From ‘Muthi Anukula’ to ‘Kheta Badia’ – A Photo Journey through Odia Rice Culture

Akshaya Trutiya – when a large part of India celebrates this summer festival buying fresh gold, the farmers of Odisha begin their agriculture cycle of the year. On this auspicious day, the farmers of Coastal Odisha celebrate ‘Muthi Anukula’ starting the sowing work of fresh paddy crops at their village farms.

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Odisha is an agrarian state with a significant rural population. Rice is the mainstay of Odisha’s agrarian economy. In fact, rice is the lifeline of Odisha. Most of Odisha’s festivals revolve around agricultural cycles. They reflect a symbiotic relationship between her land and people, especially farmers who constitute a large chunk of Odisha’s population.

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If you are in Odisha during July and August, the peak of monsoon season what draws your attention is vast green rice fields as far as your eyes can stretch appearing as if you are stepped in fields of sapphire.  There are small elevated manchas (raised platforms) with thatched roofs at intervals. Farmers watch their growing crops during the night hours to prevent the invasion of wild animals from these platforms. Sowing is in full swing mostly by womenfolk. The fields also become their pastime place – gossip and sharing their mundane matters with peers. There is a playful atmosphere all around with water, mud and crops.

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The festival of Gamha Purnima, which is also celebrated as Rakshya Bandhan in most part of India, is the next important festival in the agricultural cycle. The rice saplings have now matured. It requires a break. Gamha Purnima is also the birthday of Balaram, the elder brother of Lord Krishna and the farming god. On this occasion, the agricultural implements such as ploughs are worshipped along with bulls and cows.

Plough and Other Agricultural Implements

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Storage Facilities for Rice

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Tenda – Water Lifting Device for Rice irrigation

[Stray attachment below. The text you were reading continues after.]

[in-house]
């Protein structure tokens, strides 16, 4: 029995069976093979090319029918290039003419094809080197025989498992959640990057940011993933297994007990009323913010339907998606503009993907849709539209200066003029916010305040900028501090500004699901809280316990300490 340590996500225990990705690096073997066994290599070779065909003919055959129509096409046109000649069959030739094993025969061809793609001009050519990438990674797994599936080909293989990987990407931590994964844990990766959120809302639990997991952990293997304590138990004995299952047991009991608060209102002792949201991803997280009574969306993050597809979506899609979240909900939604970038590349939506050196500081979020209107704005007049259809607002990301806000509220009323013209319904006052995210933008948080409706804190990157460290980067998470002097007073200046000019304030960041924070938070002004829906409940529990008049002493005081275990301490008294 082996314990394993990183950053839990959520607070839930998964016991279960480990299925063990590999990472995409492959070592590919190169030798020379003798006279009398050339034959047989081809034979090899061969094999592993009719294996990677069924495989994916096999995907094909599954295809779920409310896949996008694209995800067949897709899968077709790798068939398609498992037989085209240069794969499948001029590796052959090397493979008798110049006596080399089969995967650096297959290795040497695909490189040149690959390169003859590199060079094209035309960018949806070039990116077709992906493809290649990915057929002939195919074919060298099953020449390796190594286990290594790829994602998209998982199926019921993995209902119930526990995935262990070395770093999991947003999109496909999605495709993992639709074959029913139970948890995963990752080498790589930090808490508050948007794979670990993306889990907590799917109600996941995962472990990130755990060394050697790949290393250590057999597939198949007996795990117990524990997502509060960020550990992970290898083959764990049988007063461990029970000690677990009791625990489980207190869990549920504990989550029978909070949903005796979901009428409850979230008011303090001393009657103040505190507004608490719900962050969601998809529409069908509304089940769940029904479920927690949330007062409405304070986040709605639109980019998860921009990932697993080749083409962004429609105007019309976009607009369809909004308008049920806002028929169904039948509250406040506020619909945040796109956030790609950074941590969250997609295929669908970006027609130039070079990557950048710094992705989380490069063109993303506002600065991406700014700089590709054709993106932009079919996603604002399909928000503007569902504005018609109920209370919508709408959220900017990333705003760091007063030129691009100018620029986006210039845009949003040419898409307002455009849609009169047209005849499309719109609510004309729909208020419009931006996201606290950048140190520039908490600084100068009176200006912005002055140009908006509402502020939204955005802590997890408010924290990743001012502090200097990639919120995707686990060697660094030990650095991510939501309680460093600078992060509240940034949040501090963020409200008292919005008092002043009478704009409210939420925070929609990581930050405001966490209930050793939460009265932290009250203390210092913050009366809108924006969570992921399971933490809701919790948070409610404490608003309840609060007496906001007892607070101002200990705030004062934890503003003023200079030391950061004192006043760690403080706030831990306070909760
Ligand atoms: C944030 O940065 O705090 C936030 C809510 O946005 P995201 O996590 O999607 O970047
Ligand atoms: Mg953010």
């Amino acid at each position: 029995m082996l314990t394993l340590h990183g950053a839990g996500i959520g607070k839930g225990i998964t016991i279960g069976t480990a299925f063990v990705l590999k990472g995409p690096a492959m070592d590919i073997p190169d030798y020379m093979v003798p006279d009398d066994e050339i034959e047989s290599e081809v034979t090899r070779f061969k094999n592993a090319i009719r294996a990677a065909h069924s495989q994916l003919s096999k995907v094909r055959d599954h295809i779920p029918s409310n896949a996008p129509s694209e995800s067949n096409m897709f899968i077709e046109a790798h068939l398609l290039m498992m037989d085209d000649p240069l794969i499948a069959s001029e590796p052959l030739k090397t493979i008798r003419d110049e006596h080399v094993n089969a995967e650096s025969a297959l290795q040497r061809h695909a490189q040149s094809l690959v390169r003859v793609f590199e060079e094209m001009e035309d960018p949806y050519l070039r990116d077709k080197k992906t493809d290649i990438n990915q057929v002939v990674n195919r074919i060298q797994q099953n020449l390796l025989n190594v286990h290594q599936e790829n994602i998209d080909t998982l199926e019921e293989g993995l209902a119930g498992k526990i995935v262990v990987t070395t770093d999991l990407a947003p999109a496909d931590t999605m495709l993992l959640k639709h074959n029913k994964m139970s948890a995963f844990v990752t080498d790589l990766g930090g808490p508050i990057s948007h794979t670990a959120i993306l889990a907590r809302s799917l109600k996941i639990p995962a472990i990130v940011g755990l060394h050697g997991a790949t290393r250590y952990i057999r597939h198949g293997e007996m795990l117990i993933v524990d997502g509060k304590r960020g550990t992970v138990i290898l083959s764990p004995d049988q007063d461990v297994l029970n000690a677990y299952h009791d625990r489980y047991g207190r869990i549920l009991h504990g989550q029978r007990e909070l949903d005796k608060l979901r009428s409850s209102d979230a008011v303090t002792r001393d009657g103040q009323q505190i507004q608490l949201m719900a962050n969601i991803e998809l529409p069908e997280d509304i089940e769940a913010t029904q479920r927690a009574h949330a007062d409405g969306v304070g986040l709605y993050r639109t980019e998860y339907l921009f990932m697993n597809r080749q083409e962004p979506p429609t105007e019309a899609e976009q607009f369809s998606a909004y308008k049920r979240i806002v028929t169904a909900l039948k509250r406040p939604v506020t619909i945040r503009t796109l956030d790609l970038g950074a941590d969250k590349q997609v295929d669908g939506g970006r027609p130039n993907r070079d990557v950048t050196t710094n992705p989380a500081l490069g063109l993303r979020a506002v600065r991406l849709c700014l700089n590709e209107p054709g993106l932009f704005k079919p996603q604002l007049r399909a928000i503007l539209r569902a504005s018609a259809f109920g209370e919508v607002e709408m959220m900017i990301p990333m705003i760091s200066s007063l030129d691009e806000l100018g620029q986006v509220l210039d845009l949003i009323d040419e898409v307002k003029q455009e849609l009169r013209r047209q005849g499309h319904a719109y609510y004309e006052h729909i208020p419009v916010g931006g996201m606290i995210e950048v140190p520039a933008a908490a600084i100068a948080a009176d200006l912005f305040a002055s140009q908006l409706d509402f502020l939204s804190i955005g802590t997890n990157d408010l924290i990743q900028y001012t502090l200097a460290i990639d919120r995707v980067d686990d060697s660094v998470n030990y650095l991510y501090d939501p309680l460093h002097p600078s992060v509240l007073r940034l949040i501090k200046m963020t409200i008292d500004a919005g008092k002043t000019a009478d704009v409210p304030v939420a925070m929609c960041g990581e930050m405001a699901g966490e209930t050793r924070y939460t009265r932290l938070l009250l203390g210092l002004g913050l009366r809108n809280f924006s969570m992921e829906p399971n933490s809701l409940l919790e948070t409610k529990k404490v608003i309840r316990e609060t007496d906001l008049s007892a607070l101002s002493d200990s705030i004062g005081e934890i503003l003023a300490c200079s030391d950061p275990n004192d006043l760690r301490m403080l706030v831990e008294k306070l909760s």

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Time moves on. By October/November, the rice plants start ripping and turn gold and in some places ready for harvesting. Harvesting is an elaborate process involving several steps. While the harvesting is carried out, the women folk celebrate Manabasa ritual on every Thursday of the month Margasira. In Odisha rice is revered as Goddess Lakshmi. The women folk of Odisha illustrate their home floors, from the entrance to backyard with elaborate chitta depicting paada (feet) of goddess Lakshmi, apart from various floral motifs and geometrical symbols. The ingredient used for these floor murals is rice paste. The process of making murals starts on Wednesday evening and continued to the next day.  A story goes:  Once Lakshmi visited the home of Shriya Chandaluni, a scavenger low caste woman. Balabhadra got angry and did not let Lakshmi enter the Jagannath Temple at Puri. Lakshmi avenged the insult by cursing her husband Jagannath and brother-in-law Balabhadra to go through a prolonged ordeal without food and water.  At last both her husband and brother-in-law realized their mistake and invited Lakshmi with grace to live in the temple.

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The story emphasizes the importance of equality and feminism against the background of rice cultivation.

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In the end, an elaborate ritual ‘kheta badia’ terminates the rice cycle.

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Odisha may not have impressive rice terraces as one sees them in China and Southeast Asia, but very few know that Odisha offers the widest range of domesticated and wild rice anywhere in the world. Some archaeologists even have speculated that parts of the Eastern Ghats in Odisha possibly yet region for the origin of rice.

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Author – Jitu Mishra

He can be contacted at jitumisra@gmail.com

 

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